Improving the quality of life for larynx cancer patients
Currently, voice rehabilitation of larynx cancer patients is performed by inserting a one-way shunt valve between trachea and oesophagus that prevents food and liquid from entering the trachea. Pressing the tracheal opening with a finger forces exhaled air through the shunt valve to the oesophagus, where soft tissue structures serve as a substitute voice. However, the voice is in many cases of poor quality and the process creates a mental barrier during speaking, as patients have to literally point at their handicap.
The NEWVOICE project aims to improve the quality of life for laryngectomees by developing a new voice-producing shunt prosthesis that is able to produce a voice with sufficient loudness, adjustable fundamental frequency and natural intonation.
Dr. Bart Verkerke, Project Manager of the Department of BioMedical Engineering at the main partner, the University of Groningen, describes how the partners initiated this work in a previous EUREKA project. “Most of the NEWVOICE participants were involved in project E! 723 ARTIFICIAL LARYNX, during which we gained a lot of the expertise in medical devices to improve the rehabilitation process that will be used in this project.”
The new voice-producing element that was inspired by the lips of a trumpet player is working well technically, but poses a prototyping problem as it is too big to fit into an existing shunt valve. Work is progressing to try to develop a small voice-producing element that still has the proper frequency characteristics. At the same time, the project also aims to develop a new fixation technique, the so-called tissue connector, which allows for a larger shunt valve.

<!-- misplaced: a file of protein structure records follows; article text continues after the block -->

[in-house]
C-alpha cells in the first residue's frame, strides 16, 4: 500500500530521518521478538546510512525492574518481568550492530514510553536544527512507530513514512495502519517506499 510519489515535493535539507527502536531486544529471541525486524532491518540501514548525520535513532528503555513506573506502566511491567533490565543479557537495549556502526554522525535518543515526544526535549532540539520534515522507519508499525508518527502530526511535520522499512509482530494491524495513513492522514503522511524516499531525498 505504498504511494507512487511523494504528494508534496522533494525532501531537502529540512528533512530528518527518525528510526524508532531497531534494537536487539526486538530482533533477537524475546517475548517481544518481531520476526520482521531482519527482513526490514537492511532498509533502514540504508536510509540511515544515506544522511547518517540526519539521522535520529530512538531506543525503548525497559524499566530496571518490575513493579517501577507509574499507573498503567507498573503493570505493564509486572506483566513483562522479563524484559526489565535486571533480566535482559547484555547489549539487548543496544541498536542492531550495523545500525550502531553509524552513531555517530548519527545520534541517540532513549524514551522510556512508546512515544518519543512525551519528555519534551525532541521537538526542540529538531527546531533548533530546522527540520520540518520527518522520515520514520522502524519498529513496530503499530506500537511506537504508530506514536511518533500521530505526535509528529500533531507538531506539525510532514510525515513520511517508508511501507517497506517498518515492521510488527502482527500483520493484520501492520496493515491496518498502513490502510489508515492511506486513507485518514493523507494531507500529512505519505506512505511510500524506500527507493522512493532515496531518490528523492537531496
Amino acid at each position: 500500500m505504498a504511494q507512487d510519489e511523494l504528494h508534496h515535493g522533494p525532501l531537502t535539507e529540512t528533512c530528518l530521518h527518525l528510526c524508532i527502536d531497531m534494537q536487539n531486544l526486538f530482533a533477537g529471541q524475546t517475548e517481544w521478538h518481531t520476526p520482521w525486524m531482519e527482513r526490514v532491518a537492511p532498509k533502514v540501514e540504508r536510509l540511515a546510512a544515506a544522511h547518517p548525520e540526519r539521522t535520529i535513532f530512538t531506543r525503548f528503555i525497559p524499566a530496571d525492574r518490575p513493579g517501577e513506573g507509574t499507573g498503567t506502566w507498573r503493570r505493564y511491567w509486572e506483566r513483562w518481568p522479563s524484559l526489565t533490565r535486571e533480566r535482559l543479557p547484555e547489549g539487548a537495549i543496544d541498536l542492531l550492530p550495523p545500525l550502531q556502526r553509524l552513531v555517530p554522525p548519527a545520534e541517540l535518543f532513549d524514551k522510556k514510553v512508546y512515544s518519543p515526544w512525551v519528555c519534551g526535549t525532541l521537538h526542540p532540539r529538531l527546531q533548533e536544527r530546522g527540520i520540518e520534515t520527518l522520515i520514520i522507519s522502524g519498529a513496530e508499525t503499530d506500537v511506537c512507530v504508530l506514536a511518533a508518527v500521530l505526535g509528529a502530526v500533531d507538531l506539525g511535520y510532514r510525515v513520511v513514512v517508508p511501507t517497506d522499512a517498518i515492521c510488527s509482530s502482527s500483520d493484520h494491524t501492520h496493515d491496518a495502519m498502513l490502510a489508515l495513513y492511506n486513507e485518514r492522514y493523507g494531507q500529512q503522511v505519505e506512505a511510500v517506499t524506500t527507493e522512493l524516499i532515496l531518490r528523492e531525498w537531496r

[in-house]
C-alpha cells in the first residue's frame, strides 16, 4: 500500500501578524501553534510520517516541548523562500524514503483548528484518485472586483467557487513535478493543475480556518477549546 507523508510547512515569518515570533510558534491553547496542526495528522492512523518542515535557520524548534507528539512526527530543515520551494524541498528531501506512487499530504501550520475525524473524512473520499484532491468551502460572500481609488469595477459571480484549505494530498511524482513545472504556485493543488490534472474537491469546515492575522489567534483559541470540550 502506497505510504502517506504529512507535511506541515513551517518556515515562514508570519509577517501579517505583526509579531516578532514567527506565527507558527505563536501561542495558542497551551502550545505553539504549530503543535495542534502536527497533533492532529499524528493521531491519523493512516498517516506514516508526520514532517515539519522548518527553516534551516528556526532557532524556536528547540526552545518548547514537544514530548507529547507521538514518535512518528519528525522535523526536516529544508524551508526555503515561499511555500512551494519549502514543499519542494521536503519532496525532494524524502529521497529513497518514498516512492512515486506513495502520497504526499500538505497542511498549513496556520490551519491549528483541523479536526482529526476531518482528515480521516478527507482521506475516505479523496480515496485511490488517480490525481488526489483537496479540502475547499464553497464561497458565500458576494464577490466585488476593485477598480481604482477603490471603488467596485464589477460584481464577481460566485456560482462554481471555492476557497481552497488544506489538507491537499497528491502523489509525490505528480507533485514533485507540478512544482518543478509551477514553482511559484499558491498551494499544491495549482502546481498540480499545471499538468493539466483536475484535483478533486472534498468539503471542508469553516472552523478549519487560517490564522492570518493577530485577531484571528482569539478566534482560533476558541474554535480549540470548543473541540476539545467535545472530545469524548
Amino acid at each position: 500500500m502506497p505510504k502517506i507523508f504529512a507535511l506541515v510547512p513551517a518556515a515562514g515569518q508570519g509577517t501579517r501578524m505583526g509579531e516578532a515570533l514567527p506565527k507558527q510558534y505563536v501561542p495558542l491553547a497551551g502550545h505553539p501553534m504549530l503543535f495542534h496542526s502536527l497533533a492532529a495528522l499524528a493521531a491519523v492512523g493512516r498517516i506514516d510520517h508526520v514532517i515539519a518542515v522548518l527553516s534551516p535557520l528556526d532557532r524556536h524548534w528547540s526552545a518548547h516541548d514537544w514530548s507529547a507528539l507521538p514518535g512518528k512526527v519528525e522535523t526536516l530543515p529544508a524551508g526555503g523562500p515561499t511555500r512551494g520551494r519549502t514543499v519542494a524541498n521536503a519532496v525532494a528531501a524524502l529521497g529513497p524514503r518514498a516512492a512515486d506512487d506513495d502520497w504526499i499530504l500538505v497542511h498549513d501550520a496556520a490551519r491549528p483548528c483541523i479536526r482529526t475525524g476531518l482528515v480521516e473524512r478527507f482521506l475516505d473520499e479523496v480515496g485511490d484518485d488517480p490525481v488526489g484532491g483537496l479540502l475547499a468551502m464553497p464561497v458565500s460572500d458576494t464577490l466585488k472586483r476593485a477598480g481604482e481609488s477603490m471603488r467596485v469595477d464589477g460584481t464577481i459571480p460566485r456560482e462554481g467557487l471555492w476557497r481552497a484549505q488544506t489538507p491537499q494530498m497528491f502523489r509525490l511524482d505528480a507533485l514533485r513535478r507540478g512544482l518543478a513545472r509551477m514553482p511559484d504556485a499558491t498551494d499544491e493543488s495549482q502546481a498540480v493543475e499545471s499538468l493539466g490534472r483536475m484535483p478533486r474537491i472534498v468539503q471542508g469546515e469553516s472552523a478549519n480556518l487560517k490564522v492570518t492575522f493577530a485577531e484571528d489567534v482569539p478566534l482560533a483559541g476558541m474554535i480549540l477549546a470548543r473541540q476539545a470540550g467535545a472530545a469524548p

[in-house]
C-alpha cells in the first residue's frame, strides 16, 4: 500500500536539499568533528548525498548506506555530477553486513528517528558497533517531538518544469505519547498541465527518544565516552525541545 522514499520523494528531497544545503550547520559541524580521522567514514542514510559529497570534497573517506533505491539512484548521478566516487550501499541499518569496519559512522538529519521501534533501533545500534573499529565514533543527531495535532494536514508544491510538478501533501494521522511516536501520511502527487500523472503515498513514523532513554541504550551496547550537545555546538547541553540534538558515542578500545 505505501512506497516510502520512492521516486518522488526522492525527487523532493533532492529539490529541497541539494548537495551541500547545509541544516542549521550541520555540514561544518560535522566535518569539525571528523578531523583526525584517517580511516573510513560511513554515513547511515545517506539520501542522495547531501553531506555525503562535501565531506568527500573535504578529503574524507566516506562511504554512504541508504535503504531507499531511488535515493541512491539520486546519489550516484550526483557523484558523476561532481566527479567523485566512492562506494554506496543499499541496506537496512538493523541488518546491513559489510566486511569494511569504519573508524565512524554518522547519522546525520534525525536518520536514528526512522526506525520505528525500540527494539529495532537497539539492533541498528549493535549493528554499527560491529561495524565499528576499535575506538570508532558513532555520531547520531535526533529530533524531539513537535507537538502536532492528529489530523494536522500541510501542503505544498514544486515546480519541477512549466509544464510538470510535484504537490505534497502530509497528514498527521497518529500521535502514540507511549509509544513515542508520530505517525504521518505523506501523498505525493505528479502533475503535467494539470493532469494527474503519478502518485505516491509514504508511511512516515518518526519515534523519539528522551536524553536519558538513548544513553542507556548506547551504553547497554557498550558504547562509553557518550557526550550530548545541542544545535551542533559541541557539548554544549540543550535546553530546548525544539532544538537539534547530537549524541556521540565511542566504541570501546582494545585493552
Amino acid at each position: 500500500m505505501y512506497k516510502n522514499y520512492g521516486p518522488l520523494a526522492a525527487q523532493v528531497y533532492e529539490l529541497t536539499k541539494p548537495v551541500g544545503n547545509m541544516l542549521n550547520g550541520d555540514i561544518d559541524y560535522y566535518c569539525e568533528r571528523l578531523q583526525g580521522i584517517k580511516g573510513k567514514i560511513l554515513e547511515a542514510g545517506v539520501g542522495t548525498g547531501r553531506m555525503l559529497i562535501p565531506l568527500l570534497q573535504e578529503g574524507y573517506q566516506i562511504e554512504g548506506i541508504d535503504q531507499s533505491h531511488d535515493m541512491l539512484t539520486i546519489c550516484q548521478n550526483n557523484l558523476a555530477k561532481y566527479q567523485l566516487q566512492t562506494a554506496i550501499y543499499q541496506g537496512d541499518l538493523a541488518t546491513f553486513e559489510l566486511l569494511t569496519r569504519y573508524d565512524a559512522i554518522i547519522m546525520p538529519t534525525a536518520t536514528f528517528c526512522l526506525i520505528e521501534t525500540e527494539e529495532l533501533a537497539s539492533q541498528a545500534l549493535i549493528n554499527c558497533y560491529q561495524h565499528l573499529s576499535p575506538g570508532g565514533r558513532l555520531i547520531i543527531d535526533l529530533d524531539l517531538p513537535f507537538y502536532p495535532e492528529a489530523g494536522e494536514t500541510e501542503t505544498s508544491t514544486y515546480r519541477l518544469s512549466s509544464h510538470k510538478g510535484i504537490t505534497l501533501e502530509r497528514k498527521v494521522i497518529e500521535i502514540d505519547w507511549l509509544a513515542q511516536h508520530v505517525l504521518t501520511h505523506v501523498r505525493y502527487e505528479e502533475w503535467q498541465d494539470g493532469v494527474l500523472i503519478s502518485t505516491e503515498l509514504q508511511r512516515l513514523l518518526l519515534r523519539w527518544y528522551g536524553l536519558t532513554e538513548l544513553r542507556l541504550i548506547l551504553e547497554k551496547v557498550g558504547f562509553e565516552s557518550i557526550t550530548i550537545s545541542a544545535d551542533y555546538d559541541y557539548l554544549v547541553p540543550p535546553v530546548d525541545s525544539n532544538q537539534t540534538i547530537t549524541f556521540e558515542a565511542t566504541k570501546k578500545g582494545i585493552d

Six different concepts for the tissue connector that fastens the shunt valve in place are being tested as “it was impossible to determine which of the alternatives was the most appropriate. We will perform a pilot animal study to test them and choose the most effective,” says Verkerke.
A critical problem facing the project team is that food and fluid passing the shunt valve stimulates the formation of a biofilm. “This causes the shunt valve to malfunction, making it necessary to replace the shunt valve frequently, on average every four months,” explains Dr Mark Waters, Senior Lecturer in Biomaterials at Cardiff Dental School. “The task of the UK partners is to develop silicone rubber materials which are less susceptible to biofilm formation.”
The project has already developed coatings that slow down or prevent biofilm adhesion that could extend the life of a shunt valve for some patients considerably.
According to Verkerke, “the major challenges lying ahead include finding a material that can resist all yeasts and bacteria, proving that the concept of the tissue connector works, and finding a voice-producing element small enough to fit into a shunt valve.”
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